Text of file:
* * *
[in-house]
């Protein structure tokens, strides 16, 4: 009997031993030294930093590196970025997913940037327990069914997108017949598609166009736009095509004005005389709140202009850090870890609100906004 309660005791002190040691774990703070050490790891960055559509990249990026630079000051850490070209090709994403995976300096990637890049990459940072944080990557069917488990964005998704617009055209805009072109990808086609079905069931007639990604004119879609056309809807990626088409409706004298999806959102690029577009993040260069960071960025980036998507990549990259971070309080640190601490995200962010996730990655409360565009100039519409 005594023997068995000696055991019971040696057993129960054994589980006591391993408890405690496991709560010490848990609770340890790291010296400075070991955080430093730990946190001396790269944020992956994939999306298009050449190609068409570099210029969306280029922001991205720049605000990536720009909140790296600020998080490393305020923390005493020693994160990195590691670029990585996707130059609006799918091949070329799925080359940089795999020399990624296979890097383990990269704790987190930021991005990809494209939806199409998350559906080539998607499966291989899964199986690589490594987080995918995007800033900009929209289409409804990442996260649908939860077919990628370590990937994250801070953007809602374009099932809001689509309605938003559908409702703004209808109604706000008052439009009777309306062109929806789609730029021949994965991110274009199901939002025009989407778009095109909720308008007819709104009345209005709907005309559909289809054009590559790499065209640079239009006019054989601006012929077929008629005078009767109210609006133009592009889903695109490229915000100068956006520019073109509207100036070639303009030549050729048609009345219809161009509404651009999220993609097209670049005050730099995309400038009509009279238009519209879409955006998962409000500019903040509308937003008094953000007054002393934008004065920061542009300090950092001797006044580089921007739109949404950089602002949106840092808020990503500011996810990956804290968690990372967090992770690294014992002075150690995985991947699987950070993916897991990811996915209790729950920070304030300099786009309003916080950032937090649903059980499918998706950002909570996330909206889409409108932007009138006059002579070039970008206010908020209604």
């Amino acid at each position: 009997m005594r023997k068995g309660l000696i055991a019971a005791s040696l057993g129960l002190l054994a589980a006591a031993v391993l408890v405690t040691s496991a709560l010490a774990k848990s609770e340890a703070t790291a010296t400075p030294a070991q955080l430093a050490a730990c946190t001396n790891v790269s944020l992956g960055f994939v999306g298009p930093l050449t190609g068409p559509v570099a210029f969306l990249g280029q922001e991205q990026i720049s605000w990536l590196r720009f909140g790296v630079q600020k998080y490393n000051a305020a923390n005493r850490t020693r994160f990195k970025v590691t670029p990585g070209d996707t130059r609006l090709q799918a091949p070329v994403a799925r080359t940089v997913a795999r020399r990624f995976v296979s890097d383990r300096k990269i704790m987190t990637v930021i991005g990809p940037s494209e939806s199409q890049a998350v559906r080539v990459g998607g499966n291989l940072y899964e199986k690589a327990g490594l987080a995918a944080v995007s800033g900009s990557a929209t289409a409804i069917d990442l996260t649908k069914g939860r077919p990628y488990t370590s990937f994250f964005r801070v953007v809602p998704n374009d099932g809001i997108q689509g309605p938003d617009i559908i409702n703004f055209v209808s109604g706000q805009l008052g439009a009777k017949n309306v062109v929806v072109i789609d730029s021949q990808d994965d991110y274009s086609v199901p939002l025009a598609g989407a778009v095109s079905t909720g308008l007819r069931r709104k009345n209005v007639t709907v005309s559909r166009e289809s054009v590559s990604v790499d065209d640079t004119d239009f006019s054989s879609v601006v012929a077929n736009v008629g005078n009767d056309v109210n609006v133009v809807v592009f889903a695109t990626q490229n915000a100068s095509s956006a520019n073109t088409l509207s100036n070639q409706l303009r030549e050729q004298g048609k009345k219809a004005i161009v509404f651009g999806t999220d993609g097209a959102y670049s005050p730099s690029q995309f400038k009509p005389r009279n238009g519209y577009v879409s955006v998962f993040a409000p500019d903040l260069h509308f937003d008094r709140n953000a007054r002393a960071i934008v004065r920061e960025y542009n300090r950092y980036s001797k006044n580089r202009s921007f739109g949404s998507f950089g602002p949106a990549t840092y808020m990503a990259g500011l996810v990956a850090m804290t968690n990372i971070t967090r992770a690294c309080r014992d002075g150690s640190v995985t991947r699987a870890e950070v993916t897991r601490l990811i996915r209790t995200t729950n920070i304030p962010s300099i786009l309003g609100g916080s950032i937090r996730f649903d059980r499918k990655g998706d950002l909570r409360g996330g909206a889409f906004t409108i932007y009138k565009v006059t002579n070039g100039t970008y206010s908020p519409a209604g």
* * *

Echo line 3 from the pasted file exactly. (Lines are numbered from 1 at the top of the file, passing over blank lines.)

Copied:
């Amino acid at each position: 009997m005594r023997k068995g309660l000696i055991a019971a005791s040696l057993g129960l002190l054994a589980a006591a031993v391993l408890v405690t040691s496991a709560l010490a774990k848990s609770e340890a703070t790291a010296t400075p030294a070991q955080l430093a050490a730990c946190t001396n790891v790269s944020l992956g960055f994939v999306g298009p930093l050449t190609g068409p559509v570099a210029f969306l990249g280029q922001e991205q990026i720049s605000w990536l590196r720009f909140g790296v630079q600020k998080y490393n000051a305020a923390n005493r850490t020693r994160f990195k970025v590691t670029p990585g070209d996707t130059r609006l090709q799918a091949p070329v994403a799925r080359t940089v997913a795999r020399r990624f995976v296979s890097d383990r300096k990269i704790m987190t990637v930021i991005g990809p940037s494209e939806s199409q890049a998350v559906r080539v990459g998607g499966n291989l940072y899964e199986k690589a327990g490594l987080a995918a944080v995007s800033g900009s990557a929209t289409a409804i069917d990442l996260t649908k069914g939860r077919p990628y488990t370590s990937f994250f964005r801070v953007v809602p998704n374009d099932g809001i997108q689509g309605p938003d617009i559908i409702n703004f055209v209808s109604g706000q805009l008052g439009a009777k017949n309306v062109v929806v072109i789609d730029s021949q990808d994965d991110y274009s086609v199901p939002l025009a598609g989407a778009v095109s079905t909720g308008l007819r069931r709104k009345n209005v007639t709907v005309s559909r166009e289809s054009v590559s990604v790499d065209d640079t004119d239009f006019s054989s879609v601006v012929a077929n736009v008629g005078n009767d056309v109210n609006v133009v809807v592009f889903a695109t990626q490229n915000a100068s095509s956006a520019n073109t088409l509207s100036n070639q409706l303009r030549e050729q004298g048609k009345k219809a004005i161009v509404f651009g999806t999220d993609g097209a959102y670049s005050p730099s690029q995309f400038k009509p005389r009279n238009g519209y577009v879409s955006v998962f993040a409000p500019d903040l260069h509308f937003d008094r709140n953000a007054r002393a960071i934008v004065r920061e960025y542009n300090r950092y980036s001797k006044n580089r202009s921007f739109g949404s998507f950089g602002p949106a990549t840092y808020m990503a990259g500011l996810v990956a850090m804290t968690n990372i971070t967090r992770a690294c309080r014992d002075g150690s640190v995985t991947r699987a870890e950070v993916t897991r601490l990811i996915r209790t995200t729950n920070i304030p962010s300099i786009l309003g609100g916080s950032i937090r996730f649903d059980r499918k990655g998706d950002l909570r409360g996330g909206a889409f906004t409108i932007y009138k565009v006059t002579n070039g100039t970008y206010s908020p519409a209604g």